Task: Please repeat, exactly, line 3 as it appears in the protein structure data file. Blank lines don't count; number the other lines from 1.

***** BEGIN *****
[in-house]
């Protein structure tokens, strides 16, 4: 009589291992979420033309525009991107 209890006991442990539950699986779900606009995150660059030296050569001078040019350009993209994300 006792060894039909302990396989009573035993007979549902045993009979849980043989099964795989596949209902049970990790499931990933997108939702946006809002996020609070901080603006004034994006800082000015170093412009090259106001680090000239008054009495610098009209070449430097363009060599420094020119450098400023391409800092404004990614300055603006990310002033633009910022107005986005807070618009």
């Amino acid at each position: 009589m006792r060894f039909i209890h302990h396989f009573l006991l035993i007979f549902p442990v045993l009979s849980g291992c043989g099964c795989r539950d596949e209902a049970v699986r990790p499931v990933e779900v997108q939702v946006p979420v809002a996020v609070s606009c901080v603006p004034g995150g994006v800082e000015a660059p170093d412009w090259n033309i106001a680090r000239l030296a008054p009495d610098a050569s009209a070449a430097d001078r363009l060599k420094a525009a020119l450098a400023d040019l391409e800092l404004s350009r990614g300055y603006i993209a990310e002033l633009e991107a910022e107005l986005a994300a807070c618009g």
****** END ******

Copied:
């Amino acid at each position: 009589m006792r060894f039909i209890h302990h396989f009573l006991l035993i007979f549902p442990v045993l009979s849980g291992c043989g099964c795989r539950d596949e209902a049970v699986r990790p499931v990933e779900v997108q939702v946006p979420v809002a996020v609070s606009c901080v603006p004034g995150g994006v800082e000015a660059p170093d412009w090259n033309i106001a680090r000239l030296a008054p009495d610098a050569s009209a070449a430097d001078r363009l060599k420094a525009a020119l450098a400023d040019l391409e800092l404004s350009r990614g300055y603006i993209a990310e002033l633009e991107a910022e107005l986005a994300a807070c618009g």